The One Secret to Success

September 3, 2012
By shruti105 SILVER, Singapore, Other
shruti105 SILVER, Singapore, Other
8 articles 0 photos 0 comments

Scanning the heading of the article, many questions must be haunting your subconscious mind. Is it hard work? Determination? Curiosity? Knowledge? Intellect? Personality? Pure game of luck? Intelligence?

The answer is plain, negligence.

You may find it extremely preposterous to believe that the key to one being successful, somewhere down the line, is negligence. Yes, negligence to what people think of you. Negligence to how you are perceived in society. Negligence to the impact of your actions on people's opinions.

Let's go further. Human beings are nothing but 'social' animals. Over time, all of us have delved in to the habit of amalgamating with society, co-existing in society. In fact, none of us have ever 'made' it a habit. It has always been there, from the very point of our existence as social beings. It's intrinsic and inherent in human beings and in fact, it's one of the most basic, primal instincts of human beings to seek acceptance. Acceptance from society, acceptance from the people around you. This is vitally because of the 'animal-like' traits in human beings that they crave for attention, attraction.

Well, that sums up the psychological and physiological point of view on this matter. Let us look at the practical one. Practically, it is widely agreed that human wants and demands are insatiable. The society too comprises of these very individuals and what makes it even more irrational to satisfy the society, is that the society has a wide diversity of people. Each individual lives up to their definition of perfection. Each of them have their own definition of what is perfect and what is not and that is what they are; or at least are working towards attaining. In other words, the matter is entirely subjective and based on the individual's perceptions. The society looks down on you when you are 'bad' or incompetent and the society discourages the 'good' because they are too good. Either way, society is inherently vain and human tendency is to be caught in this vicious cycle.

Then why are we so bent on proving ourselves to the society? Why are we so irrational about trying to satisfy them and gain their approval? Why as practical and rational human beings do we consult society and seek their confirmation? What are we going to gain even after achieving the impossible? Let's put it this way, what are we going to lose, if we don't thrive to achieve the impossible? Is there anything to gain or lose at all?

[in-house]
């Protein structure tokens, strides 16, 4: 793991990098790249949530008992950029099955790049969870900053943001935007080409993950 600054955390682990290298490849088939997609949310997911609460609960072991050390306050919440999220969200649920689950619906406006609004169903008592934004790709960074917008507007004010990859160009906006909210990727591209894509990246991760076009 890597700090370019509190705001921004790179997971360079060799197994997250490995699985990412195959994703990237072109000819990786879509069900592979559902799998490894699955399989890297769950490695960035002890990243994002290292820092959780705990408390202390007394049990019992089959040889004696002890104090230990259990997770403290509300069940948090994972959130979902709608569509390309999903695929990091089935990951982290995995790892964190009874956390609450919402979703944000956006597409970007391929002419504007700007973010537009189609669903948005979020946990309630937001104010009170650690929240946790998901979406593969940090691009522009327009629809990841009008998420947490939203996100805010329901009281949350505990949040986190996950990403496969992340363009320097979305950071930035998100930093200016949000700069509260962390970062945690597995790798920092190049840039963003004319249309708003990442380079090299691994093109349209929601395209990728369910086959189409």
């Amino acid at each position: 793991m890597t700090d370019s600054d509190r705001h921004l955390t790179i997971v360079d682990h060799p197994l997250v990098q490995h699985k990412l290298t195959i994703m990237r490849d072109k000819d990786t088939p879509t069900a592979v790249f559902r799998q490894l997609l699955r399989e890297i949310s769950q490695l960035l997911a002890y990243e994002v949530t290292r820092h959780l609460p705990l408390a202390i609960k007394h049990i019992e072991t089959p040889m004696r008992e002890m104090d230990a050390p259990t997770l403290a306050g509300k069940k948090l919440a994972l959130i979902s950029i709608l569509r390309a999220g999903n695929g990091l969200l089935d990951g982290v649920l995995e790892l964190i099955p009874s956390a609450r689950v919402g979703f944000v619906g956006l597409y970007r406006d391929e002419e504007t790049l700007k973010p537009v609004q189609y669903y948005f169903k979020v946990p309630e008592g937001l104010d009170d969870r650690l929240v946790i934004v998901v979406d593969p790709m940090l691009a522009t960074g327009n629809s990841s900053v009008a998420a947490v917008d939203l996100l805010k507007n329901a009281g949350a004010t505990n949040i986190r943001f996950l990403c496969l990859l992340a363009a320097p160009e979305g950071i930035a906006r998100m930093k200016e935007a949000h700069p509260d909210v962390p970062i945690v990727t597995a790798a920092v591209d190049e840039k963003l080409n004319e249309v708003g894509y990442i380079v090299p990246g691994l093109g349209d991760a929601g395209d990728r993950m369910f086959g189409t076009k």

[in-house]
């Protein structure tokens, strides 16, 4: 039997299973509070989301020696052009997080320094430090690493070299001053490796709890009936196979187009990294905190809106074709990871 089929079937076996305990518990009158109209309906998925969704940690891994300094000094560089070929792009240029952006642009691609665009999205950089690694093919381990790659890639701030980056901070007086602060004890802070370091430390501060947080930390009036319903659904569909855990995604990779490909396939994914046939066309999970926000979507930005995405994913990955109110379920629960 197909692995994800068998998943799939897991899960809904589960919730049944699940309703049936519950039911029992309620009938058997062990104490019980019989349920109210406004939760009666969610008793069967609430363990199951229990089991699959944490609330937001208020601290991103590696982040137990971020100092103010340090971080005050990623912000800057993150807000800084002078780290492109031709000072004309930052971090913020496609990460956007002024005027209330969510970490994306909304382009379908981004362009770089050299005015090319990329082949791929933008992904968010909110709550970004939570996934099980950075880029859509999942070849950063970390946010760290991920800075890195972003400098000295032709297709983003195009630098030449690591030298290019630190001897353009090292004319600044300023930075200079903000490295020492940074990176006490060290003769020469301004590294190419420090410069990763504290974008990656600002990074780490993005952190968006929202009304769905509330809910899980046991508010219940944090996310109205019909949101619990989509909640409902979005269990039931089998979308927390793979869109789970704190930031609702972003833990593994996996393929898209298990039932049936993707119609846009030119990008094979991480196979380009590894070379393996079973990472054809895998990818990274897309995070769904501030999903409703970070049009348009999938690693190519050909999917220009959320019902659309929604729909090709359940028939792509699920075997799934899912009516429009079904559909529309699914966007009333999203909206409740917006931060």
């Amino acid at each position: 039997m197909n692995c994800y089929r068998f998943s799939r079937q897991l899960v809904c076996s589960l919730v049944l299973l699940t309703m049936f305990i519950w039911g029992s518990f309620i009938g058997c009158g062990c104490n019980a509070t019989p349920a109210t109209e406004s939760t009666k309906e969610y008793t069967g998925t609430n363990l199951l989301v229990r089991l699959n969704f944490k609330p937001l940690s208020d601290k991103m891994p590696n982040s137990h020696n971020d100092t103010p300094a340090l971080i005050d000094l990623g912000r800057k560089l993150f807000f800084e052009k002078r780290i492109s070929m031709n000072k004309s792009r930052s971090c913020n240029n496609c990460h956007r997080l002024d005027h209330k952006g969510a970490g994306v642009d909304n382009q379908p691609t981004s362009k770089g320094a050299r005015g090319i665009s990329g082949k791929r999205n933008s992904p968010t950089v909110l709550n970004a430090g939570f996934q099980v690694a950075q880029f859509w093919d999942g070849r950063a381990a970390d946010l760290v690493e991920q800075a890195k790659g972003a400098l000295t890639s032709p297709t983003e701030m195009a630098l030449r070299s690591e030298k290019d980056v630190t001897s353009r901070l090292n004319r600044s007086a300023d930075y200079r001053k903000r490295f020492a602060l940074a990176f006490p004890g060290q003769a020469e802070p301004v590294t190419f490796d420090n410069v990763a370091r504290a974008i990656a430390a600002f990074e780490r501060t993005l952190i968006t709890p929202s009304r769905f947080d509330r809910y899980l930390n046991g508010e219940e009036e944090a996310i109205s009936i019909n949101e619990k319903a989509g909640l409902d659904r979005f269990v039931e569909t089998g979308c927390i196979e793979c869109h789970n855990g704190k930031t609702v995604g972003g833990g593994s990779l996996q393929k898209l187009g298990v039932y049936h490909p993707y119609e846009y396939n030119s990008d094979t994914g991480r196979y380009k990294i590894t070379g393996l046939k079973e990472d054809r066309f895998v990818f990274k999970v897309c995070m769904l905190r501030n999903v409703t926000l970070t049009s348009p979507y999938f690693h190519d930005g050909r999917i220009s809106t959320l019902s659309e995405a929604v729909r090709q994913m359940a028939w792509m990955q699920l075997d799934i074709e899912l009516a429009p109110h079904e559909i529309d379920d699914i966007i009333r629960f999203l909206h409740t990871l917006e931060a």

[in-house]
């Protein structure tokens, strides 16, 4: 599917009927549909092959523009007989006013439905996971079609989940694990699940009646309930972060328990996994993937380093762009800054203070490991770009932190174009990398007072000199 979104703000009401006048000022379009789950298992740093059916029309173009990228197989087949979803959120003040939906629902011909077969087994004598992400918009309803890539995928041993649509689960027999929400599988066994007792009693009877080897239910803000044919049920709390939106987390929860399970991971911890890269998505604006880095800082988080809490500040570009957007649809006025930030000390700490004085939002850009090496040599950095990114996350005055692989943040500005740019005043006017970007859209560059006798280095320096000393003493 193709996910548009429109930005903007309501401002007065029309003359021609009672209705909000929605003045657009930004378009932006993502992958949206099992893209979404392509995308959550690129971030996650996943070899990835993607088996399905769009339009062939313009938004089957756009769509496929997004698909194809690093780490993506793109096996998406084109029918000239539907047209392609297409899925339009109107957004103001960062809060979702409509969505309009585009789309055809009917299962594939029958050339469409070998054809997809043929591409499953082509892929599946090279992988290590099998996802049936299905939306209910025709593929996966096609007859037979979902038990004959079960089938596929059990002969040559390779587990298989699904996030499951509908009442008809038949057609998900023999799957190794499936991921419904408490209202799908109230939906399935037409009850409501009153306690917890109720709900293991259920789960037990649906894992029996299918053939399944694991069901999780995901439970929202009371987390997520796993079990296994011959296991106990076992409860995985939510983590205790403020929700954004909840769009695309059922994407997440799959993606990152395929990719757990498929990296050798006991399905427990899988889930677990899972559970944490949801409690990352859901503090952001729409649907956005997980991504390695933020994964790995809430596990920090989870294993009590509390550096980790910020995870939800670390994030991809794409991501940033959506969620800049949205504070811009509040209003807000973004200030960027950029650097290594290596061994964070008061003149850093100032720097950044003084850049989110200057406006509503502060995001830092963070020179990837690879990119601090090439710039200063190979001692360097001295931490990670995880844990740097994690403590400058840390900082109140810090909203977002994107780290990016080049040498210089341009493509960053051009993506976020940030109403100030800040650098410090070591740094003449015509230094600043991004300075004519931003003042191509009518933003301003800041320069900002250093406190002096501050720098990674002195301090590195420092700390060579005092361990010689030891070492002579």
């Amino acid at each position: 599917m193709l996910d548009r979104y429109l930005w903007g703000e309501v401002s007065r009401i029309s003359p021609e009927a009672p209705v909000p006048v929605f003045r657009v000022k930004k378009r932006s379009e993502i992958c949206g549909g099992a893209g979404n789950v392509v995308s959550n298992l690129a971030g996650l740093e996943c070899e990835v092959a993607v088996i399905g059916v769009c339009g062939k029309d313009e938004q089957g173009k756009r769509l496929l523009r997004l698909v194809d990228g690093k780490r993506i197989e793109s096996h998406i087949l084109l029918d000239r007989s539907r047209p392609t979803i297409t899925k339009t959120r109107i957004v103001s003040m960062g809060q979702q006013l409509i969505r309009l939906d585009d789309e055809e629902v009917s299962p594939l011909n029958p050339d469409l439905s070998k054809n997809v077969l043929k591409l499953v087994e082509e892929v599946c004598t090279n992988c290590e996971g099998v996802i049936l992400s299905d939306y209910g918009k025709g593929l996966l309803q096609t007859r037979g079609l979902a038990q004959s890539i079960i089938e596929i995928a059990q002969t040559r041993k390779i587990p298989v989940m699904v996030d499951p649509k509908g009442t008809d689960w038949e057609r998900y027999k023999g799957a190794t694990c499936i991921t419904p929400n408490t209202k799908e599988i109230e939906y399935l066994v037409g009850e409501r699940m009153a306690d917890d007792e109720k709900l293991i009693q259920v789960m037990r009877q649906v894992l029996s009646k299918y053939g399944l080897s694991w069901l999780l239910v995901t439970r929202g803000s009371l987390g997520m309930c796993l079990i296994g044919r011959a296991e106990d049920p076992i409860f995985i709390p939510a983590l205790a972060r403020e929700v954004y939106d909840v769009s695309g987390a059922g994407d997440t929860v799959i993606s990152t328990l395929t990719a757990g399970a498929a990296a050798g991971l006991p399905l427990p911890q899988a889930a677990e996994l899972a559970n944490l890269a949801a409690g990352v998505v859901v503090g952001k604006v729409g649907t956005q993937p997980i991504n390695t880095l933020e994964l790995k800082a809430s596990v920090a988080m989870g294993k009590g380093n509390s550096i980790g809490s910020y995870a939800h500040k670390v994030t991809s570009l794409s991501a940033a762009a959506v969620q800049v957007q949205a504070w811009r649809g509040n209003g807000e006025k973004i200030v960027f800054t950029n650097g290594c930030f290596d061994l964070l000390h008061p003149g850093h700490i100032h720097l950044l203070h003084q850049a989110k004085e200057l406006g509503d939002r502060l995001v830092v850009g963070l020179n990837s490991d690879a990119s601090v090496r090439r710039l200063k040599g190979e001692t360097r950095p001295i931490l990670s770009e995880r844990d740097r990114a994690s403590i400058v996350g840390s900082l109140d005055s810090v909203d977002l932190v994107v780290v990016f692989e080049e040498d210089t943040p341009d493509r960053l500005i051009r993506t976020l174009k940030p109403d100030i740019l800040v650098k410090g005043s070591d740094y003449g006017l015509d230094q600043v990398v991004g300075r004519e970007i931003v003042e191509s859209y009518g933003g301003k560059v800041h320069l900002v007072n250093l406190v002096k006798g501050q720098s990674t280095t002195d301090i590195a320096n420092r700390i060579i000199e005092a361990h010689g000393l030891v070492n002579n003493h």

From all the explanations above, do you see what we're getting at? Now that we conclude that satisfying the society is a vague attempt to achieve the impossible, which policy do we adopt?

The policy of indifference. The policy of negligence.

But should this mean that we start working towards its destruction? Should we just quit all norms and rules and regulations that help us co-exist in society? Should we forget all our limits? No. Of course, not. But we should doubtlessly refrain from doing it for the society. If you want to do something, do it for yourself. Do what your conscience tells you to do. Do what you think is in the best interest of you. Do what satisfies your soul. Do what your subconscious provokes you to do. Sure, if you want to return the society what you gained from it, go ahead with the altruistic belief. But do it to please yourself, not the society. No pretences, no show off. This piece of advice may invoke the feeling of indifference towards society, but never be indifferent to yourself. That is betrayal to yourself, and your existence. Achieve to excel or fail, not to prove what you are to the society, but to yourself. After every loss or victory, don't think what others may think of you; think of where you stand in your eyes. It’s because if what they think, sets you thinking, then you will never progress because they can't see you rising. The day you can bring yourself to do it, success will come your way.

If you understood and accepted what the former paragraphs had to offer, then you succeeded. If you understood and disliked it (not disagreed), then I have succeeded.

The author's comments:
My personal experience and intellecr

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